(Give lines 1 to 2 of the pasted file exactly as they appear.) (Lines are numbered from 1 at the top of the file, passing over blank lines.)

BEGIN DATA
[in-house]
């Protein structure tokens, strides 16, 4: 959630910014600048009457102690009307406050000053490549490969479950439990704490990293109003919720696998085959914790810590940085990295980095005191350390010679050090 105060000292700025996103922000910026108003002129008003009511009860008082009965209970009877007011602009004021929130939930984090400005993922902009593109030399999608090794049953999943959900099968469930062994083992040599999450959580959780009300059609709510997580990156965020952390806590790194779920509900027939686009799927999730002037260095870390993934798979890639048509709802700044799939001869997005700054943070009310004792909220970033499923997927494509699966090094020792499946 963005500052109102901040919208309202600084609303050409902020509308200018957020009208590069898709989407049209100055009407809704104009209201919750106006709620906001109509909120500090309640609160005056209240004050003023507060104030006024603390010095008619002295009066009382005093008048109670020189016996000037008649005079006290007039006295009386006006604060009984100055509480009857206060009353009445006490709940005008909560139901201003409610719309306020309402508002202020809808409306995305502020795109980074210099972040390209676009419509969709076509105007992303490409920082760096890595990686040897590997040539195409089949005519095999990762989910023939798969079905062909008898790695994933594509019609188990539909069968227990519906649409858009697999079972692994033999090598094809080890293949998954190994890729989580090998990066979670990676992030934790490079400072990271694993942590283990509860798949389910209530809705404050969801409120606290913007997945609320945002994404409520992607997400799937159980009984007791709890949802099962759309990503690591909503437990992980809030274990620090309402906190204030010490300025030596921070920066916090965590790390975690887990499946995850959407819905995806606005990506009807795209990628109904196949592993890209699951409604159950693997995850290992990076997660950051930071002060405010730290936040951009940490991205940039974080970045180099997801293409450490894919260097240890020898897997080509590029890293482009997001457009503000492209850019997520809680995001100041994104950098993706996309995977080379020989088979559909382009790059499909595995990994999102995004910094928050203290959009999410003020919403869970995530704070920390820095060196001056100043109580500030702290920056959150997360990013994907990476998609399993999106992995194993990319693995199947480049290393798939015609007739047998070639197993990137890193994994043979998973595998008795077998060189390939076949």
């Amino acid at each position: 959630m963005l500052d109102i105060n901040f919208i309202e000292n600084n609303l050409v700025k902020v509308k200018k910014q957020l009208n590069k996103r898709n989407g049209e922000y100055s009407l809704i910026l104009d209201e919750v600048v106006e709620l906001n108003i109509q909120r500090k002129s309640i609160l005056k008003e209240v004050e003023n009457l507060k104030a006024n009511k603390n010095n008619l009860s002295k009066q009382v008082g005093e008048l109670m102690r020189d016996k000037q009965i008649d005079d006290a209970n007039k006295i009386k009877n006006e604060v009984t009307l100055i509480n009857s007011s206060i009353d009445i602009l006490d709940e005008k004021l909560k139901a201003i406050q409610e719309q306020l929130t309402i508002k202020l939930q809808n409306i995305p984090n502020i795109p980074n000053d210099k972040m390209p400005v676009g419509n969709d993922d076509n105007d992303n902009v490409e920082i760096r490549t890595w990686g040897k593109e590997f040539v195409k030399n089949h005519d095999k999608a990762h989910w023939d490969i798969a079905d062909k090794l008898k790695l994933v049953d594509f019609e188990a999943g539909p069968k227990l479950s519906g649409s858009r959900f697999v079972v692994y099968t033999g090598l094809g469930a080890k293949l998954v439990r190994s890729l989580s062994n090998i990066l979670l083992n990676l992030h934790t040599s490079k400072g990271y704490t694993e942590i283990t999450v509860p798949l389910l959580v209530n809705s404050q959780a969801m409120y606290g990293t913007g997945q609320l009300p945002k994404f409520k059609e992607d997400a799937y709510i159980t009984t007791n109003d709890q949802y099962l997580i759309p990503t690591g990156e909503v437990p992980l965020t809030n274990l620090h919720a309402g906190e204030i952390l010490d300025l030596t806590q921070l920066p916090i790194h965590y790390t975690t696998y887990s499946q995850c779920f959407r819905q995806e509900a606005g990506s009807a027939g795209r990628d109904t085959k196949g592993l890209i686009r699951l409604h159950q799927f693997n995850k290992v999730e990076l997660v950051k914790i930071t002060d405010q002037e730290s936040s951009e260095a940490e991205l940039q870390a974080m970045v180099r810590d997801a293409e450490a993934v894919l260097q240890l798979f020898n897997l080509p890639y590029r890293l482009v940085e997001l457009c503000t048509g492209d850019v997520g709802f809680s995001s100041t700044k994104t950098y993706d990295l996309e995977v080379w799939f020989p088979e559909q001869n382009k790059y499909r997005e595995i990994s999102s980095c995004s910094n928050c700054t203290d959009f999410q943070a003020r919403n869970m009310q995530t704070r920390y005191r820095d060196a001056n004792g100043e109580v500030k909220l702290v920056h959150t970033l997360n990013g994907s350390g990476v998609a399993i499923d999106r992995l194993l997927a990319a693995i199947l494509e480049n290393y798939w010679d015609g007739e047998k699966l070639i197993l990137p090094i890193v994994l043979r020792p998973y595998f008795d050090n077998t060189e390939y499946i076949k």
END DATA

[in-house]
């Protein structure tokens, strides 16, 4: 959630910014600048009457102690009307406050000053490549490969479950439990704490990293109003919720696998085959914790810590940085990295980095005191350390010679050090 105060000292700025996103922000910026108003002129008003009511009860008082009965209970009877007011602009004021929130939930984090400005993922902009593109030399999608090794049953999943959900099968469930062994083992040599999450959580959780009300059609709510997580990156965020952390806590790194779920509900027939686009799927999730002037260095870390993934798979890639048509709802700044799939001869997005700054943070009310004792909220970033499923997927494509699966090094020792499946 963005500052109102901040919208309202600084609303050409902020509308200018957020009208590069898709989407049209100055009407809704104009209201919750106006709620906001109509909120500090309640609160005056209240004050003023507060104030006024603390010095008619002295009066009382005093008048109670020189016996000037008649005079006290007039006295009386006006604060009984100055509480009857206060009353009445006490709940005008909560139901201003409610719309306020309402508002202020809808409306995305502020795109980074210099972040390209676009419509969709076509105007992303490409920082760096890595990686040897590997040539195409089949005519095999990762989910023939798969079905062909008898790695994933594509019609188990539909069968227990519906649409858009697999079972692994033999090598094809080890293949998954190994890729989580090998990066979670990676992030934790490079400072990271694993942590283990509860798949389910209530809705404050969801409120606290913007997945609320945002994404409520992607997400799937159980009984007791709890949802099962759309990503690591909503437990992980809030274990620090309402906190204030010490300025030596921070920066916090965590790390975690887990499946995850959407819905995806606005990506009807795209990628109904196949592993890209699951409604159950693997995850290992990076997660950051930071002060405010730290936040951009940490991205940039974080970045180099997801293409450490894919260097240890020898897997080509590029890293482009997001457009503000492209850019997520809680995001100041994104950098993706996309995977080379020989088979559909382009790059499909595995990994999102995004910094928050203290959009999410003020919403869970995530704070920390820095060196001056100043109580500030702290920056959150997360990013994907990476998609399993999106992995194993990319693995199947480049290393798939015609007739047998070639197993990137890193994994043979998973595998008795077998060189390939076949």